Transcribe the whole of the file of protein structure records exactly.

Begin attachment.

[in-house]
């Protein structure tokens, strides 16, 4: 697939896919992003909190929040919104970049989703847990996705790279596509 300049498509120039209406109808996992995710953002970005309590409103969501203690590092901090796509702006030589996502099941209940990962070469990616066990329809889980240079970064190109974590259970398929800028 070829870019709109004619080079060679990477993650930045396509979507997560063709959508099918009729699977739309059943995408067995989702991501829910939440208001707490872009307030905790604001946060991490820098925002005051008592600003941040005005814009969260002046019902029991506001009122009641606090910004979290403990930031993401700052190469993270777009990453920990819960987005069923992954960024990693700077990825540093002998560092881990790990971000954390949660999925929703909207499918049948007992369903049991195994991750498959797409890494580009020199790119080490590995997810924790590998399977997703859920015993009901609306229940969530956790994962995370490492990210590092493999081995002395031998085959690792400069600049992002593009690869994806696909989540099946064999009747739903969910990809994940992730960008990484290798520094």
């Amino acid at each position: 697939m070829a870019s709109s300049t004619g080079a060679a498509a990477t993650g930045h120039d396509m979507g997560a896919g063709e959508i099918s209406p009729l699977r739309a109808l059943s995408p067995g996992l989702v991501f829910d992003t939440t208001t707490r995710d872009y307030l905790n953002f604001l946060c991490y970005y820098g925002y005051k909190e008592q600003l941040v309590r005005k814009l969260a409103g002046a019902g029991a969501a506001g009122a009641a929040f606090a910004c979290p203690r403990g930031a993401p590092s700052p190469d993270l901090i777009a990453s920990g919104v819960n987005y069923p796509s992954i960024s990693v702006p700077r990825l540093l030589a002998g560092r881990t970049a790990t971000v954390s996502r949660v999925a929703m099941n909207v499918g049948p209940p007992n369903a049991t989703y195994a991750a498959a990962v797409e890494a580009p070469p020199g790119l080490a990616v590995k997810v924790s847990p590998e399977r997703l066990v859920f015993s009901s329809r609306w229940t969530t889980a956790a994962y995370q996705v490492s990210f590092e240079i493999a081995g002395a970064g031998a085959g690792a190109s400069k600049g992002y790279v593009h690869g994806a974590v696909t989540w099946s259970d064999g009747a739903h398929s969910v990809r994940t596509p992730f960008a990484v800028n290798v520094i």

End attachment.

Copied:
[in-house]
């Protein structure tokens, strides 16, 4: 697939896919992003909190929040919104970049989703847990996705790279596509 300049498509120039209406109808996992995710953002970005309590409103969501203690590092901090796509702006030589996502099941209940990962070469990616066990329809889980240079970064190109974590259970398929800028 070829870019709109004619080079060679990477993650930045396509979507997560063709959508099918009729699977739309059943995408067995989702991501829910939440208001707490872009307030905790604001946060991490820098925002005051008592600003941040005005814009969260002046019902029991506001009122009641606090910004979290403990930031993401700052190469993270777009990453920990819960987005069923992954960024990693700077990825540093002998560092881990790990971000954390949660999925929703909207499918049948007992369903049991195994991750498959797409890494580009020199790119080490590995997810924790590998399977997703859920015993009901609306229940969530956790994962995370490492990210590092493999081995002395031998085959690792400069600049992002593009690869994806696909989540099946064999009747739903969910990809994940992730960008990484290798520094």
């Amino acid at each position: 697939m070829a870019s709109s300049t004619g080079a060679a498509a990477t993650g930045h120039d396509m979507g997560a896919g063709e959508i099918s209406p009729l699977r739309a109808l059943s995408p067995g996992l989702v991501f829910d992003t939440t208001t707490r995710d872009y307030l905790n953002f604001l946060c991490y970005y820098g925002y005051k909190e008592q600003l941040v309590r005005k814009l969260a409103g002046a019902g029991a969501a506001g009122a009641a929040f606090a910004c979290p203690r403990g930031a993401p590092s700052p190469d993270l901090i777009a990453s920990g919104v819960n987005y069923p796509s992954i960024s990693v702006p700077r990825l540093l030589a002998g560092r881990t970049a790990t971000v954390s996502r949660v999925a929703m099941n909207v499918g049948p209940p007992n369903a049991t989703y195994a991750a498959a990962v797409e890494a580009p070469p020199g790119l080490a990616v590995k997810v924790s847990p590998e399977r997703l066990v859920f015993s009901s329809r609306w229940t969530t889980a956790a994962y995370q996705v490492s990210f590092e240079i493999a081995g002395a970064g031998a085959g690792a190109s400069k600049g992002y790279v593009h690869g994806a974590v696909t989540w099946s259970d064999g009747a739903h398929s969910v990809r994940t596509p992730f960008a990484v800028n290798v520094i």